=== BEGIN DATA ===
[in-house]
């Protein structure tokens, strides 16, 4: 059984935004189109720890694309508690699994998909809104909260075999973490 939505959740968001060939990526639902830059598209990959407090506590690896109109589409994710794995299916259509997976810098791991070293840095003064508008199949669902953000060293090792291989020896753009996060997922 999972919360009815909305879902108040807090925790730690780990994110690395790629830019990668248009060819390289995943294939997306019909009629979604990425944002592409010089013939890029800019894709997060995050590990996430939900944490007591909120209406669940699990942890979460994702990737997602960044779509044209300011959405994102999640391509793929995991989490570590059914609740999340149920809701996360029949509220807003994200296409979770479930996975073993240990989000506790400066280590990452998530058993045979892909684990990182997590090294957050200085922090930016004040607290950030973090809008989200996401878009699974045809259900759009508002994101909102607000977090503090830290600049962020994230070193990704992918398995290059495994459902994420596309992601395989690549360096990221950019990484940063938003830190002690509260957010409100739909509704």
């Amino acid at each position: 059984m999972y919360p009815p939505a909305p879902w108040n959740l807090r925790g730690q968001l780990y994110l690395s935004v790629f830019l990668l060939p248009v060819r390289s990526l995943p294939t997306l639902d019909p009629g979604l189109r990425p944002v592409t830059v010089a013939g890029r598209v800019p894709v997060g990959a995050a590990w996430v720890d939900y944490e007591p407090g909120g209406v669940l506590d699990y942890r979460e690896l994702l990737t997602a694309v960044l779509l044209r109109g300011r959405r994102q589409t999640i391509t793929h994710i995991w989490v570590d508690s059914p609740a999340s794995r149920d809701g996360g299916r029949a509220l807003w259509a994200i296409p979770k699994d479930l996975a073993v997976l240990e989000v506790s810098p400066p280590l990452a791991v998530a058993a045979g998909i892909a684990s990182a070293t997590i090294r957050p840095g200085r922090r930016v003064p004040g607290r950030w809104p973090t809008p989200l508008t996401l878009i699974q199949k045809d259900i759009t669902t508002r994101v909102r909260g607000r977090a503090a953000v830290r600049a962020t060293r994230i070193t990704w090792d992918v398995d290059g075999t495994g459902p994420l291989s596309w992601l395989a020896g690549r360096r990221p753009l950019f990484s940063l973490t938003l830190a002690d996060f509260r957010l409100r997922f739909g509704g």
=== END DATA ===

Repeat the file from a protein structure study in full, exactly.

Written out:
[in-house]
């Protein structure tokens, strides 16, 4: 059984935004189109720890694309508690699994998909809104909260075999973490 939505959740968001060939990526639902830059598209990959407090506590690896109109589409994710794995299916259509997976810098791991070293840095003064508008199949669902953000060293090792291989020896753009996060997922 999972919360009815909305879902108040807090925790730690780990994110690395790629830019990668248009060819390289995943294939997306019909009629979604990425944002592409010089013939890029800019894709997060995050590990996430939900944490007591909120209406669940699990942890979460994702990737997602960044779509044209300011959405994102999640391509793929995991989490570590059914609740999340149920809701996360029949509220807003994200296409979770479930996975073993240990989000506790400066280590990452998530058993045979892909684990990182997590090294957050200085922090930016004040607290950030973090809008989200996401878009699974045809259900759009508002994101909102607000977090503090830290600049962020994230070193990704992918398995290059495994459902994420596309992601395989690549360096990221950019990484940063938003830190002690509260957010409100739909509704």
């Amino acid at each position: 059984m999972y919360p009815p939505a909305p879902w108040n959740l807090r925790g730690q968001l780990y994110l690395s935004v790629f830019l990668l060939p248009v060819r390289s990526l995943p294939t997306l639902d019909p009629g979604l189109r990425p944002v592409t830059v010089a013939g890029r598209v800019p894709v997060g990959a995050a590990w996430v720890d939900y944490e007591p407090g909120g209406v669940l506590d699990y942890r979460e690896l994702l990737t997602a694309v960044l779509l044209r109109g300011r959405r994102q589409t999640i391509t793929h994710i995991w989490v570590d508690s059914p609740a999340s794995r149920d809701g996360g299916r029949a509220l807003w259509a994200i296409p979770k699994d479930l996975a073993v997976l240990e989000v506790s810098p400066p280590l990452a791991v998530a058993a045979g998909i892909a684990s990182a070293t997590i090294r957050p840095g200085r922090r930016v003064p004040g607290r950030w809104p973090t809008p989200l508008t996401l878009i699974q199949k045809d259900i759009t669902t508002r994101v909102r909260g607000r977090a503090a953000v830290r600049a962020t060293r994230i070193t990704w090792d992918v398995d290059g075999t495994g459902p994420l291989s596309w992601l395989a020896g690549r360096r990221p753009l950019f990484s940063l973490t938003l830190a002690d996060f509260r957010l409100r997922f739909g509704g």